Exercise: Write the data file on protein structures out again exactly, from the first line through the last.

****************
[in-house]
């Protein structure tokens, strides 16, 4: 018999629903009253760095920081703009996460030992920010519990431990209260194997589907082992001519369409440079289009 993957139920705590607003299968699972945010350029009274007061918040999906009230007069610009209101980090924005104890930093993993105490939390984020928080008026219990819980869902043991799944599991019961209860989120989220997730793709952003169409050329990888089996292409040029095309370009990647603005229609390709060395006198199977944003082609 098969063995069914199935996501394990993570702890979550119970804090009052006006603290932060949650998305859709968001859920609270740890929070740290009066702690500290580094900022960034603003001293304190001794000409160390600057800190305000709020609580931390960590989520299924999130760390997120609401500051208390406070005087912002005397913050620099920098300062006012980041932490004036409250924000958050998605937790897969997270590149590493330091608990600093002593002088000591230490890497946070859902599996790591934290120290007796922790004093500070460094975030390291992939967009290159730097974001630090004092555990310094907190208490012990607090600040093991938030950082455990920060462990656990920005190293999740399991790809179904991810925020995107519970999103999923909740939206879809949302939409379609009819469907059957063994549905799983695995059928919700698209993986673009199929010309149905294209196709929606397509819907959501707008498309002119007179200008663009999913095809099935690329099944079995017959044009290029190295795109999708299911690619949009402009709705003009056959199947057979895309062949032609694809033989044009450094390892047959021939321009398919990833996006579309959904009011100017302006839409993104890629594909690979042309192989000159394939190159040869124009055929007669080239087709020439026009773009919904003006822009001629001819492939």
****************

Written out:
[in-house]
């Protein structure tokens, strides 16, 4: 018999629903009253760095920081703009996460030992920010519990431990209260194997589907082992001519369409440079289009 993957139920705590607003299968699972945010350029009274007061918040999906009230007069610009209101980090924005104890930093993993105490939390984020928080008026219990819980869902043991799944599991019961209860989120989220997730793709952003169409050329990888089996292409040029095309370009990647603005229609390709060395006198199977944003082609 098969063995069914199935996501394990993570702890979550119970804090009052006006603290932060949650998305859709968001859920609270740890929070740290009066702690500290580094900022960034603003001293304190001794000409160390600057800190305000709020609580931390960590989520299924999130760390997120609401500051208390406070005087912002005397913050620099920098300062006012980041932490004036409250924000958050998605937790897969997270590149590493330091608990600093002593002088000591230490890497946070859902599996790591934290120290007796922790004093500070460094975030390291992939967009290159730097974001630090004092555990310094907190208490012990607090600040093991938030950082455990920060462990656990920005190293999740399991790809179904991810925020995107519970999103999923909740939206879809949302939409379609009819469907059957063994549905799983695995059928919700698209993986673009199929010309149905294209196709929606397509819907959501707008498309002119007179200008663009999913095809099935690329099944079995017959044009290029190295795109999708299911690619949009402009709705003009056959199947057979895309062949032609694809033989044009450094390892047959021939321009398919990833996006579309959904009011100017302006839409993104890629594909690979042309192989000159394939190159040869124009055929007669080239087709020439026009773009919904003006822009001629001819492939």